Volcano Takes Mauna Loa Carbon Monitoring Station Offline

of Eruption of Mauna Loa in Hawaii Volcano temporarily cut power to world’s highest station to measure carbon dioxide trapping heat It’s in the air, but officials on Wednesday said it wouldn’t be a problem.

There are hundreds of other carbon dioxide monitoring sites around the world. The federal government is looking for a temporary alternative site on the Big Island of Hawaii and is considering flying a generator to the Mauna Loa Observatory to restore power and enable measurements to be taken again, National Oceanic and Atmospheric Administration officials said. Stated. Global monitoring lab Colorado, which operates the station.

Hawaii Station dates back to 1958 and is the main site of the famous. key ring curve It shows rising carbon dioxide levels from the burning of coal, oil and natural gas, and is following an increase in temperature.Carbon dioxide levels on Mauna Loa are 33% increase Since 1958.

The 11,300-foot (3,444-meter) high station has a 131-foot (40-meter) tower that collects air and measures levels of carbon dioxide, radiation, and other substances. The lava flow is not near the station, but power lines were cut off further down the mountain, officials said.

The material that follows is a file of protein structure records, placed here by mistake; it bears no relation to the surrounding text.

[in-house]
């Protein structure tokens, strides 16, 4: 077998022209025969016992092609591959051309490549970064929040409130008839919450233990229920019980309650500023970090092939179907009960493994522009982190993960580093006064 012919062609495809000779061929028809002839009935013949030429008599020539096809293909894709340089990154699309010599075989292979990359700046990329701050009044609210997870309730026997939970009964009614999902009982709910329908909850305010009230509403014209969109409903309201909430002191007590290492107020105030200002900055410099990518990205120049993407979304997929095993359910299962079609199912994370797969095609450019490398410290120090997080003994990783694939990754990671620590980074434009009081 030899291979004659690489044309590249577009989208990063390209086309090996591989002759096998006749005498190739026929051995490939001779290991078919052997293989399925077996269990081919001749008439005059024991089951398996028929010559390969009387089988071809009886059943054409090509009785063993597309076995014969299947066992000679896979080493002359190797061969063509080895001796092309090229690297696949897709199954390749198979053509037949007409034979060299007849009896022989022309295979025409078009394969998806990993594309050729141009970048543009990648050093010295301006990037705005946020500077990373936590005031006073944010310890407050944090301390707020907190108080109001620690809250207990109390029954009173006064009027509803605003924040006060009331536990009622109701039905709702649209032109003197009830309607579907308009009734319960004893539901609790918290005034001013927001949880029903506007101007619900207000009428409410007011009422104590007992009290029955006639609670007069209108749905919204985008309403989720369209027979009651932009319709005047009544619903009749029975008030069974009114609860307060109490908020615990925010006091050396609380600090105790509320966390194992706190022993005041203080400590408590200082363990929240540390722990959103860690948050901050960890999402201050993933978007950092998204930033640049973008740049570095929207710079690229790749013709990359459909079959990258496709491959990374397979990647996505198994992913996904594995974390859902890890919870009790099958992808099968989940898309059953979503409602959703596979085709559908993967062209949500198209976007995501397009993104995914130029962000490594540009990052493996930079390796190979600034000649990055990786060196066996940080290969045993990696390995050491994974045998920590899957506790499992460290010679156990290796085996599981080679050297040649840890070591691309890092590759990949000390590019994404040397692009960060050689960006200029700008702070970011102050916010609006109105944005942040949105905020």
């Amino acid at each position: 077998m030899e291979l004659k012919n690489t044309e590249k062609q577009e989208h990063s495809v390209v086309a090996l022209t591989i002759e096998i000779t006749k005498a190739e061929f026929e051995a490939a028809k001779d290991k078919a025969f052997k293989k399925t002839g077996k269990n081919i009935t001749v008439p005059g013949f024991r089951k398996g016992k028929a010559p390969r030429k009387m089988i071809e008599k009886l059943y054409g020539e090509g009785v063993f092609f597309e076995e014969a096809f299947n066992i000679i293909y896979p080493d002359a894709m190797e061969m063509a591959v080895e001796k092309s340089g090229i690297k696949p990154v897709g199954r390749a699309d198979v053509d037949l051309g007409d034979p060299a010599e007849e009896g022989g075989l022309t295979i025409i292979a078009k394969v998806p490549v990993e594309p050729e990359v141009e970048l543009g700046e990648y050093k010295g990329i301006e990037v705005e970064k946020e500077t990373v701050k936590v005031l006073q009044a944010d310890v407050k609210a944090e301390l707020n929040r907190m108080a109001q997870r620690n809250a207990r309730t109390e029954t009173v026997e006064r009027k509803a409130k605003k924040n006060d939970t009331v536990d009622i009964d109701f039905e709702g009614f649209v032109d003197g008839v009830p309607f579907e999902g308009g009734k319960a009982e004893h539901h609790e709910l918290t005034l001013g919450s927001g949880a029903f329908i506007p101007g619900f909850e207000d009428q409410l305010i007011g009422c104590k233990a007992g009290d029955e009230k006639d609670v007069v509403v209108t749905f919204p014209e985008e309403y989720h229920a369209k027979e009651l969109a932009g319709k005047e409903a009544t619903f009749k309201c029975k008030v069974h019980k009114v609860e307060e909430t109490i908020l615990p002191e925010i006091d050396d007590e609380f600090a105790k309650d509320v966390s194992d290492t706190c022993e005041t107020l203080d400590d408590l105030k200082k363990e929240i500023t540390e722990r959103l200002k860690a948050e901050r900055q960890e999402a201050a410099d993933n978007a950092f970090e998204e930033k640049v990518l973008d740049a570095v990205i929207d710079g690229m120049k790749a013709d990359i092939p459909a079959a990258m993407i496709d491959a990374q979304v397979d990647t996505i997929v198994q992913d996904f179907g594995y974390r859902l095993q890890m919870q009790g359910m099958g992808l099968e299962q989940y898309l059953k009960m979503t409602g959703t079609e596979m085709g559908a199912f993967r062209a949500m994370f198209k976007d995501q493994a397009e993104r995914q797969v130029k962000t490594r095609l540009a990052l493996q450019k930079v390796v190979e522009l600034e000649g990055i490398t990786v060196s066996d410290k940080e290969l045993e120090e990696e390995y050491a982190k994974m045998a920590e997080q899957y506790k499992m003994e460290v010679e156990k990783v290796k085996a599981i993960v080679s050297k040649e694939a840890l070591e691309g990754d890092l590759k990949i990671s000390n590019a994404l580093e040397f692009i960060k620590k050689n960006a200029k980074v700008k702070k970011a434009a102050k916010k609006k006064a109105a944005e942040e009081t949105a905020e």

“This is like our flagship station,” says Colm Sweeney, Associate Director of Surveillance Labs. “Mauna Loa’s scientific value lies in what it represents. It’s also one of the cleanest signals we have.”

It’s on top of a mountain, away from densely populated vegetation, and so high that measuring tropospheric levels without pollution from local activity is like “sticking a finger into the atmosphere,” says the monitoring lab. said Ariel Stein, director of

With more than 300 stations around the world, including more than 70 stations operated by NOAA, global measurements of greenhouse gases will continue, Sweeney said.

The station was knocked out for 36 days during the 1984 Mauna Loa eruption, but global surveillance continues and the long-term record is still complete, Sweeney said.

Sweeney and Stein said that unlike the 1991 eruption of Mount Pinatubo in the Philippines, this Mauna Loa eruption is unlikely to significantly change global temperatures. Large eruptions like Pinatubo could release enough sulfate aerosols into the upper atmosphere to reflect sunlight and temporarily cool the Earth’s temperature.

The current Mauna Loa eruption hardly appears to spew enough aerosols, and its carbon footprint is no match for burning fossil fuels, they said.


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https://www.news4jax.com/tech/2022/11/30/volcano-knocks-mauna-loa-carbon-monitoring-station-offline/ Volcano Takes Mauna Loa Carbon Monitoring Station Offline

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